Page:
Independent Media in East Africa: Democratic Pillar in Peril?

Over 40 people attended the roundtable discussion hosted by CIMA, NED, and the Solidarity Center on new challenges to independent media are emerging in East Africa. Recently passed anti-terrorism and information laws allow governments to harass and imprison journalists with impunity. Under these new laws, six journalists have been arrested in Ethiopia since June 2011, and Somali journalists are facing tremendous threats covering conflict and famine in their country. How do local media react when their fellow journalists come under attack? How can an independent press play its crucial role as a pillar of democracy and overcome challenges in places such as Sudan and South Sudan, Somalia, Uganda, Rwanda, and Kenya? The discussion will also examine the development of unions and media associations as well as the international donor community’s role in supporting independent media in East Africa.


Tamerat Feyisa

John A. “Al” Hosinski

Solidarity Center

Joan Mower

Voice of America

Omar Faruk Osman

Federation of African Journalists

Tuesday, November 15, 2011

About the speakers:

John A. “Al” Hosinski is a program officer with the American Center for International Labor Solidarity/AFL-CIO (Solidarity Center) in the Africa Department. He is the principal officer for program development and implementation of the Solidarity Center’s work with unions in Guinea, Liberia, Lesotho, Mozambique, South Africa, and Swaziland, and with the East Africa Journalists Association. His input on program development themes includes extractive industries, informal work, new media advocacy, and the rights of media workers. A former freelance writer and in-house writer/editor at the Solidarity Center, he is the author of a number of articles on workers’ rights topics, including two of the Solidarity Center’s Degradation of Work reports, investigating workers’ rights abuses in the shrimp industries of Thailand and Bangladesh and analyzing workers’ rights in Nigeria’s oil industry.

Tamerat Feyisa is an Ethiopian journalist and political activist. He began his career in journalism at the age of 20 at the English-language weekly, Capital. He then worked as a producer at an International Evangelical Radio outlet. Feyisa joined a Mennonite theological college in Ethiopia in 2003, where he started participating in meetings of the Ethiopian Democratic League. In 2005 he was elected to the city council of Addis Ababa, which was disbanded after the turmoil following the election. From 2005 to 2007, Feyisa worked as an activist to free political prisoners who were jailed during the election crisis. In 2007 he and six friends started the newspaper Addis Neger. Upon learning in 2009 that the government had decided to shut down the newspaper and charge the editors under a new terrorism law, Feyisa and his friends fled the country. Currently they are operating Addis Neger from an online platform,, and Feyisa is the editor of the publication’s Facebook page.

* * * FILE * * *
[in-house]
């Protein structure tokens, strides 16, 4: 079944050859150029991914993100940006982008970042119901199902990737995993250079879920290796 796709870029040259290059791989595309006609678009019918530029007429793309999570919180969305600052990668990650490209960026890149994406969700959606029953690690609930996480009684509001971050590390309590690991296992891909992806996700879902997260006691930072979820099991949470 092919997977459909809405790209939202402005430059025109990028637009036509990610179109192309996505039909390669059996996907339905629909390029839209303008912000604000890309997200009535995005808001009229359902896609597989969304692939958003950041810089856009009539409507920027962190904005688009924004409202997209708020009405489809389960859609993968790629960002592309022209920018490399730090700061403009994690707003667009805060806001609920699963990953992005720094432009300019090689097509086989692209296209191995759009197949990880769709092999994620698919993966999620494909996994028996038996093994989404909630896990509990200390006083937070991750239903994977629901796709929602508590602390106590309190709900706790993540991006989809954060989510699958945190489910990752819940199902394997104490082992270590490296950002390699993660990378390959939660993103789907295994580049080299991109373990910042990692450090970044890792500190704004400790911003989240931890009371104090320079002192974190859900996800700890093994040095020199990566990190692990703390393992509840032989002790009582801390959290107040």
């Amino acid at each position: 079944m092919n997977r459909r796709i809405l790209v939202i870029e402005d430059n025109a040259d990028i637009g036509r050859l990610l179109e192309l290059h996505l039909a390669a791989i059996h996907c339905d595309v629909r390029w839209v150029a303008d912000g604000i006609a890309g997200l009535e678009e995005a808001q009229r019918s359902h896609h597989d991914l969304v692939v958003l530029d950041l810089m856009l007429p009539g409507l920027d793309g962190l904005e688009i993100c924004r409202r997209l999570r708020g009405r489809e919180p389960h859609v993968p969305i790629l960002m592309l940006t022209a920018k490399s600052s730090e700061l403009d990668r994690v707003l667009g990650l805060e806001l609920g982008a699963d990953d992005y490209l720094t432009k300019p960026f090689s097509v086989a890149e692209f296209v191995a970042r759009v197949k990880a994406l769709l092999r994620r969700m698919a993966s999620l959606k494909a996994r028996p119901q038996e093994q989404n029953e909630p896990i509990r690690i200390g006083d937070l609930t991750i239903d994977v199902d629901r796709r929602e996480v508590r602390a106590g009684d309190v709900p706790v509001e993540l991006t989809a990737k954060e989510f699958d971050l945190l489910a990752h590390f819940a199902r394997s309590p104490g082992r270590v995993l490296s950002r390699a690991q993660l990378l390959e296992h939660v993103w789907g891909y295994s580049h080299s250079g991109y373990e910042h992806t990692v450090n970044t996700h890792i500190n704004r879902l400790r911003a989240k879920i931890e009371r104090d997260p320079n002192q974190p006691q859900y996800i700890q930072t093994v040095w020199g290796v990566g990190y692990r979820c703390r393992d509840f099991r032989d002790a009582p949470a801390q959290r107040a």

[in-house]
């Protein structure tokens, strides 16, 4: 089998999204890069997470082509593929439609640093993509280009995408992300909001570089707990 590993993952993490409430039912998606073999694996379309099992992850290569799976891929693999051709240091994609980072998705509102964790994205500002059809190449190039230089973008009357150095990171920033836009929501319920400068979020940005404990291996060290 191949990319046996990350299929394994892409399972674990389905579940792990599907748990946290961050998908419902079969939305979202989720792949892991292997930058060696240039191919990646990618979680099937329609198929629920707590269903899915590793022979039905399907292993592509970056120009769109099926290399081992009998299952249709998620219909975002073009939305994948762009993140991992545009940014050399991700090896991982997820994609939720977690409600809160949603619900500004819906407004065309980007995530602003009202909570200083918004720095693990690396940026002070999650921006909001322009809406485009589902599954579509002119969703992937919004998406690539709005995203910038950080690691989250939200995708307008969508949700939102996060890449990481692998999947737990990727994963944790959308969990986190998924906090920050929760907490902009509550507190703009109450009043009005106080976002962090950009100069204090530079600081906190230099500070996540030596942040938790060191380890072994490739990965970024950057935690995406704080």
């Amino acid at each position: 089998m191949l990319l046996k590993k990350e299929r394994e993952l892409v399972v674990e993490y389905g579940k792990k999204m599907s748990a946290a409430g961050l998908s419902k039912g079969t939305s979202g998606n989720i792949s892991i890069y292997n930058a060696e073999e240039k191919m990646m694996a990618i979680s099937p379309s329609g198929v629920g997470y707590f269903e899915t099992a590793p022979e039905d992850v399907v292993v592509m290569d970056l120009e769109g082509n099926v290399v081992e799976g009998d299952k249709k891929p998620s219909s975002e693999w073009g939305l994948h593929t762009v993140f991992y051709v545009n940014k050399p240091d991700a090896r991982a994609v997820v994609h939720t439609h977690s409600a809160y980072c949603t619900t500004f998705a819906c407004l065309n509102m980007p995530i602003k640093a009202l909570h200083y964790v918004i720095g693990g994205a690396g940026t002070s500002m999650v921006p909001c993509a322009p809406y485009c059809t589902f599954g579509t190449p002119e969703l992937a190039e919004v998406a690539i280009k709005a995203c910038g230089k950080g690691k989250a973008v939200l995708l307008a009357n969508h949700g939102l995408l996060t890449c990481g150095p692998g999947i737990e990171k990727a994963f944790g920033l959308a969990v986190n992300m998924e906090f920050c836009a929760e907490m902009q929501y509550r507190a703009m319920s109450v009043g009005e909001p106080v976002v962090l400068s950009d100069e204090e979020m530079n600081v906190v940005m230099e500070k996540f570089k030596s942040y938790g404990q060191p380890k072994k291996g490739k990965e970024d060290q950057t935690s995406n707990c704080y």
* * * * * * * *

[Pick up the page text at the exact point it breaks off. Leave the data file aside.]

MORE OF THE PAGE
Joan Mower is the head of development at the Voice of America (VOA), where she oversees special broadcasting and training projects around the world. In 2007-2008, she worked at the U.S. Department of State, handling public affairs on Sudan and Darfur. She has done extensive media training and public speaking in the United States and abroad. Previously, she was the acting director of public relations at VOA and the communications coordinator at the Broadcasting Board of Governors (BBG). Mower joined the BBG after serving as the director of international programs for Africa and Latin America at the Freedom Forum/Newseum. At the foundation, she promoted press freedom through public and private sector engagement with journalists. She is also a former State Department foreign service officer. Mower began her career as a journalist with United Press International. In Washington, she worked for the Associated Press, covering the State Department, Congress, and the White House. She graduated from the University of California, Berkeley, with a degree in political science, and she holds a master’s degree in African studies from Johns Hopkins’ School of Advanced International Studies.

Omar Faruk Osman is a press freedom activist and representative of journalists’ unions across eastern Africa, committed to safeguarding and representing journalists in areas often ignored by the mainstream media. He started practicing journalism in 1994 as a radio journalist in Mogadishu. In 2002, he was elected the secretary general of the then Somali Journalists’ Network (SOJON), which defended press freedom and media professionals’ rights in the war-ravaged country. He also transformed SOJON into a trade union movement in 2005, which became the National Union of Somali Journalists (NUSOJ) and was supported by the International Federation of Journalists (IFJ). In 2007, he was elected to the international executive committee of the IFJ and became secretary general of the Eastern Africa Journalists’ Association. He has been president of the Federation of African Journalists since 2008.

The Center for International Media Assistance, an initiative of the National Endowment for Democracy, brings together a broad range of media experts with the goal of strengthening the support for and improving the effectiveness of media assistance programs by providing information, building networks, and conducting research on the indispensable role independent media play in creating sustainable democracies around the world.

The Solidarity Center is a non-profit organization that assists workers around the world who are struggling to build democratic and independent trade unions. The Center works with unions and community groups worldwide to achieve equitable, sustainable, democratic development and to help men and women everywhere stand up for their rights and improve their living and working standards.